Lighting, set, costumes, stage combat training: Behind-the-scenes work helps ensure play’s success

By Amy Huber, Editor –

Theater-goers often never contemplate what goes on behind the scenes to make a production such as

Shakespeare’s “The Taming of the Shrew” come to life.

While director Sheila Wahamaki and student director Adrianne Lewis make MCC’s spring production

come to life, much behind the scenes work helps that happen.

This includes such elements as set, lighting, costume and hair design, as well as stage combat training for

some plays.

Chris Farrer explains his role as stage combat trainer.

“I approached the show with an open mind,” said Farrer. “I find it’s often much easier to see the scene as it

leads up to the fight, hear what the director wants, and improvise from there. Choreographing a full fight ahead of

time without knowing the actors or exactly what the director wants can lead to a fight scene that just doesn’t fit.”

Farrer, who has studied with the Academy of Performance Combat near Manchester in the U.K., now

works mostly in the Whitehall/Muskegon areas, although working anywhere in West Michigan is well within the

realm of possibility.

“Usually I have to first teach the actors the basics of stage combat and then choreograph a fight for them,”

said Farrer. “If I found some actors who were already trained or willing to put a ton of extra time into it, I would

enjoy choreographing an intense fight with more advanced techniques.”

Farrer is known for a clean record when it comes to injuries.

“I haven’t had any big injuries with my choreography yet, thank goodness,” said Farrer. “It’s important to

emphasize safety with stage combat. You practice and perform fights so many times that it’s easy to get lazy and

cause an injury. Directors tend to get very annoyed if their actors get injured, so I try to avoid it.”

This production includes two MCC instructors, Tom Harryman and Kirk Carlson, both of the arts and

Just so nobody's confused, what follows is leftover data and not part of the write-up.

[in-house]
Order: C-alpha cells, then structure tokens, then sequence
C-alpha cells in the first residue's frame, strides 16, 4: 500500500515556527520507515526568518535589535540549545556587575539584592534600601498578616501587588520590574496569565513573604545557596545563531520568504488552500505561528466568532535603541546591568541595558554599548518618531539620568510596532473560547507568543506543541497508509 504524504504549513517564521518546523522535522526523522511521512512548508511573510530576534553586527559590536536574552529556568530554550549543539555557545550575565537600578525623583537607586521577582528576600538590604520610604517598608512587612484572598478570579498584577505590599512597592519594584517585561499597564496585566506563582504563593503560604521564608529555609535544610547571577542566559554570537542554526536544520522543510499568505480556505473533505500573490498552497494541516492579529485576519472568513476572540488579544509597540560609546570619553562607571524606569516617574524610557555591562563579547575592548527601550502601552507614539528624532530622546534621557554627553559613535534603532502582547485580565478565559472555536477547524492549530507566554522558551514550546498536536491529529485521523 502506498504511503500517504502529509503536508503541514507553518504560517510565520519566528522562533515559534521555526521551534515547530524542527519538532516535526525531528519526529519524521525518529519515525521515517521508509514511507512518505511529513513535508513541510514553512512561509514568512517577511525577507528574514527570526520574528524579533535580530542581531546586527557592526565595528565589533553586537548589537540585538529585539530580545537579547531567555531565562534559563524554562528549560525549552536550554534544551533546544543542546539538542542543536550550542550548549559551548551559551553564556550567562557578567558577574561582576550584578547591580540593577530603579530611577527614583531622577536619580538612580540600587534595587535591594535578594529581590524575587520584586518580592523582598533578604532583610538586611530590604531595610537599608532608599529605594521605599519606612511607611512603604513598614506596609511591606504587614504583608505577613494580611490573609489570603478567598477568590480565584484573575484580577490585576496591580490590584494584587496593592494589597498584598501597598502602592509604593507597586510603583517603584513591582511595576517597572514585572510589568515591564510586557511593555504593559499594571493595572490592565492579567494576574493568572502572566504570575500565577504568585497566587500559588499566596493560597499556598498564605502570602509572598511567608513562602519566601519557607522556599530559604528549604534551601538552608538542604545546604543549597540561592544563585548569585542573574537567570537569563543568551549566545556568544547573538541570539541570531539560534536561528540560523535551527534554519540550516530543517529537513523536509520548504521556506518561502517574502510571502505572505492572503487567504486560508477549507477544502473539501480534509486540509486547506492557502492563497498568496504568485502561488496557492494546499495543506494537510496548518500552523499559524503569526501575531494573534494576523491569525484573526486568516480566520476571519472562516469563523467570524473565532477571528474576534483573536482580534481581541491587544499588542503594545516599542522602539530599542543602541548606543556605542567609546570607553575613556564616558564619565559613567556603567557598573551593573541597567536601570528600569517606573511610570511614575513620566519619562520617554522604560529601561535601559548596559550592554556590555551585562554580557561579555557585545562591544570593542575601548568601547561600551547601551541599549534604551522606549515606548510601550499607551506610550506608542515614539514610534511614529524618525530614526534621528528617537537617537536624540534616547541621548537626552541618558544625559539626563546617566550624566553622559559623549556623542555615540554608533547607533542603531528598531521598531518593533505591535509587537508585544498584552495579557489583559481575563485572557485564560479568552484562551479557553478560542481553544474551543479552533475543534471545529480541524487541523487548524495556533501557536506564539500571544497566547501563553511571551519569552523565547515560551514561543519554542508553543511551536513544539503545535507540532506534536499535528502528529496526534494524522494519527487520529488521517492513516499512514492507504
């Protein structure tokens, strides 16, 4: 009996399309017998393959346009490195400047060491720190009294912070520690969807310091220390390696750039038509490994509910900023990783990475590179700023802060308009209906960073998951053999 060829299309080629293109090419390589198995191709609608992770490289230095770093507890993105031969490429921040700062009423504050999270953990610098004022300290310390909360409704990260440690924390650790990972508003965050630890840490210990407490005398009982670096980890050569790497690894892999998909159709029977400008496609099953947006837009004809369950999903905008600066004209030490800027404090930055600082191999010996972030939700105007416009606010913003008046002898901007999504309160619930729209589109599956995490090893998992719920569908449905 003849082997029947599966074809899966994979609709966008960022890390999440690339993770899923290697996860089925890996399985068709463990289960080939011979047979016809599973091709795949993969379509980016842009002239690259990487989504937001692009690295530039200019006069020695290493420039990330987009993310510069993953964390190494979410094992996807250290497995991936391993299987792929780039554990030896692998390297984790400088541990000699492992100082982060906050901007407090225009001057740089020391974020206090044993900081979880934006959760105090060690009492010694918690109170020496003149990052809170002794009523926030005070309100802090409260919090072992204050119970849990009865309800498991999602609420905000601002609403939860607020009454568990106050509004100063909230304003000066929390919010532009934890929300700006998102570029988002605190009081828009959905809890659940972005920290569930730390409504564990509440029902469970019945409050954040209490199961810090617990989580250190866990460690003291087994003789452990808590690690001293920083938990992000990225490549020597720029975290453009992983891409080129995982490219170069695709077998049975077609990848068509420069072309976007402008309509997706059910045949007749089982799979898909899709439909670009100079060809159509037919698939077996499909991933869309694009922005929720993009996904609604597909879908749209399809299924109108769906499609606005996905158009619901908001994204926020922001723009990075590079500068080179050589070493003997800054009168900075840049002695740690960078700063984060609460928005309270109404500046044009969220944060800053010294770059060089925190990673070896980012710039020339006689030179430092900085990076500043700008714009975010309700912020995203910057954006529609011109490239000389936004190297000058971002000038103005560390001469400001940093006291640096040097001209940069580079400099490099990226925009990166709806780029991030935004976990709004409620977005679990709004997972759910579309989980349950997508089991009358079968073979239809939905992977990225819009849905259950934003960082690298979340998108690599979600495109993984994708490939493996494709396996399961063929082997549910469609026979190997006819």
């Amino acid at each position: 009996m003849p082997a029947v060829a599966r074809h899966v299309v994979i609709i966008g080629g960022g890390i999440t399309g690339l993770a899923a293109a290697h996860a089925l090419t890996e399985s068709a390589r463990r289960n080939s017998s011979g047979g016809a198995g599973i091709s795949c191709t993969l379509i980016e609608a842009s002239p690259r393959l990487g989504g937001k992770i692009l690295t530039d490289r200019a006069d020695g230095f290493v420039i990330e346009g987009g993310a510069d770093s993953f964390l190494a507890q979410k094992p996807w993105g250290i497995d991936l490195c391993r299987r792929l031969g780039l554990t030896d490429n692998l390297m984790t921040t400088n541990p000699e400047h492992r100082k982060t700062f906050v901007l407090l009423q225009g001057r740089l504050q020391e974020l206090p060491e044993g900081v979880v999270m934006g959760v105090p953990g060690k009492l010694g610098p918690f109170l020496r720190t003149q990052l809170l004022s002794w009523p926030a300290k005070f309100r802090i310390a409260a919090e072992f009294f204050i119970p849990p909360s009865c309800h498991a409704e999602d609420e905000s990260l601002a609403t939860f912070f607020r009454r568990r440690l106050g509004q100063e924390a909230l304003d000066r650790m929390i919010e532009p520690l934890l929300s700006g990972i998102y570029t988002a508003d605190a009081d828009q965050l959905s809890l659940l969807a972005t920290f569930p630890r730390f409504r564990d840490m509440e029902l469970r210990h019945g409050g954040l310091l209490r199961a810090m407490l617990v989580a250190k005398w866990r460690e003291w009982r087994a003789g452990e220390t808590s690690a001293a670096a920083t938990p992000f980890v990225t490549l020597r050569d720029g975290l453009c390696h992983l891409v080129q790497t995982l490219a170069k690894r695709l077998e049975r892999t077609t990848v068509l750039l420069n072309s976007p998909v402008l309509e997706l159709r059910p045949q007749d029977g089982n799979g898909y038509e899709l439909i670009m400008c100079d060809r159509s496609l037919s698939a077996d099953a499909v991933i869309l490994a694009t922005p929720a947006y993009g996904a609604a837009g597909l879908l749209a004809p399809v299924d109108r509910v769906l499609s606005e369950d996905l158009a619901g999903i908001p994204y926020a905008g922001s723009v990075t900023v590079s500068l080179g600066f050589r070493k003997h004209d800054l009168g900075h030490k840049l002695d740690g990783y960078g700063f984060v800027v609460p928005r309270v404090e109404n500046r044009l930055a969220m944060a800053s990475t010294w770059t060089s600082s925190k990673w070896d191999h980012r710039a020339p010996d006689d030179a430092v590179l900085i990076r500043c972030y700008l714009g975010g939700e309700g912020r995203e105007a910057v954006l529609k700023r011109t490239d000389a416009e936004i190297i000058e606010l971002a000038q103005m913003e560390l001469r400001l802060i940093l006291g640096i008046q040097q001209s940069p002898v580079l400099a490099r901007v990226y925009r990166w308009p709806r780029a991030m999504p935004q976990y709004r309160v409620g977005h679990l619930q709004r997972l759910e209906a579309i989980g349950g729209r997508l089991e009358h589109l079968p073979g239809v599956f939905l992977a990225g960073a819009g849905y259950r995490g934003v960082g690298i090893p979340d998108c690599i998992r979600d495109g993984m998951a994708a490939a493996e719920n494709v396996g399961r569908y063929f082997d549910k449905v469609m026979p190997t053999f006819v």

humanities department.

Susan Eyler is designing costumes, and Bill Abbot is the hair designer.

While the set was initially designed by Harryman, Jim Allen, who recently stepping into Brian Gooman’s

position upon his retirement, supervised the building of the set. Allen received his bachelor’s degree from Michigan

State University in theater and his master’s degree from Wayne State University in lighting and sound design. Allen,

whose career spans over 40 years has designed or stage managed more than 300 productions in dance, theater,

television and opera.

Allen is also the lighting designer of this show.

“Lighting is critical as it sets mood, location, time of day, and helps the audience focus where the director

wants them to look during the show,” said Allen. “The challenge was to be able to separate the different acting

areas, as some are elevated playing areas.”

Allen has been a lighting and sound designer all over the U.S. and in parts of Europe. He has worked with

such names as Emmie Lou Harris, Judy Collins, Richie Havens, The Kingston Trio, comedians including Don

Knots, Phyllis Diller, Ruth Buzzi, and Pat Paulson, as well as theater greats George Hearn and Rita Moreno.

The play will be presented at Overbrook Theater starting Wednesday, Feb. 15, and continue through

Sunday, Feb. 19. Curtain times are 7:30 p.m. Wednesday through Saturday, and 3 p.m. on Sunday.

Tickets are $10 for the public and $5 for students. They are available at the theater box office from noon to

4 p.m. weekdays and one hour before curtain time.


Featured Image: The cast of MCC’s upcoming production of ‘Taming of the Shrew’ practices their introductory bows during a recent dress rehearsal. They include (from left)) Lexi Anderson, Tom Harryman, Kirk Carlson, Gabe Cerchiori, Jarod Peterson, Allison Gilde, Noah Genson, Kendra Irvine, Dustin Day, and Tim Hegedus. The production opens on Wednesday, Feb. 15, and continues through Sunday, Feb. 19. Tickets are available at the theater box office from noon to 4 p.m. weekdays and one hour before curtain times. Cost is $5 for students and MCC employees, $10 for the public. – Bay Window photo.

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